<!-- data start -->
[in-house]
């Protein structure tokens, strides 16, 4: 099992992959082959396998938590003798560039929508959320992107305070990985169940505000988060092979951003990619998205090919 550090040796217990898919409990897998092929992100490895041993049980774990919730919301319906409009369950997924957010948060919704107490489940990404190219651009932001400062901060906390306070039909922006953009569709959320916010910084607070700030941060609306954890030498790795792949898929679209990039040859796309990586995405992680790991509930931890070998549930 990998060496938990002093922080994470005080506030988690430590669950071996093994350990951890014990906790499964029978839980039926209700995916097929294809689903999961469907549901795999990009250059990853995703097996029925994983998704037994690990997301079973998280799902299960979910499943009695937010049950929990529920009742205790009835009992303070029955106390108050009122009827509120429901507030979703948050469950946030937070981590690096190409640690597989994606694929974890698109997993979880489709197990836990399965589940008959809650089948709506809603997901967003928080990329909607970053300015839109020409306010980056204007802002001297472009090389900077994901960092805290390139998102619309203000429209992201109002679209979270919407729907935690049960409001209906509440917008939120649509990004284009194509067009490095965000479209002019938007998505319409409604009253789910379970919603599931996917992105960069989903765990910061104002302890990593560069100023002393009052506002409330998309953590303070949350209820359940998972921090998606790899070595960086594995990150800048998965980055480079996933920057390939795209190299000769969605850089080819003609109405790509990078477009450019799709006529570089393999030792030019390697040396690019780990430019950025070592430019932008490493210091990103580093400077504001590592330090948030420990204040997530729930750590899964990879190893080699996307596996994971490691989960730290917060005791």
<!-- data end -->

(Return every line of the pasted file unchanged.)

[in-house]
């Protein structure tokens, strides 16, 4: 099992992959082959396998938590003798560039929508959320992107305070990985169940505000988060092979951003990619998205090919 550090040796217990898919409990897998092929992100490895041993049980774990919730919301319906409009369950997924957010948060919704107490489940990404190219651009932001400062901060906390306070039909922006953009569709959320916010910084607070700030941060609306954890030498790795792949898929679209990039040859796309990586995405992680790991509930931890070998549930 990998060496938990002093922080994470005080506030988690430590669950071996093994350990951890014990906790499964029978839980039926209700995916097929294809689903999961469907549901795999990009250059990853995703097996029925994983998704037994690990997301079973998280799902299960979910499943009695937010049950929990529920009742205790009835009992303070029955106390108050009122009827509120429901507030979703948050469950946030937070981590690096190409640690597989994606694929974890698109997993979880489709197990836990399965589940008959809650089948709506809603997901967003928080990329909607970053300015839109020409306010980056204007802002001297472009090389900077994901960092805290390139998102619309203000429209992201109002679209979270919407729907935690049960409001209906509440917008939120649509990004284009194509067009490095965000479209002019938007998505319409409604009253789910379970919603599931996917992105960069989903765990910061104002302890990593560069100023002393009052506002409330998309953590303070949350209820359940998972921090998606790899070595960086594995990150800048998965980055480079996933920057390939795209190299000769969605850089080819003609109405790509990078477009450019799709006529570089393999030792030019390697040396690019780990430019950025070592430019932008490493210091990103580093400077504001590592330090948030420990204040997530729930750590899964990879190893080699996307596996994971490691989960730290917060005791």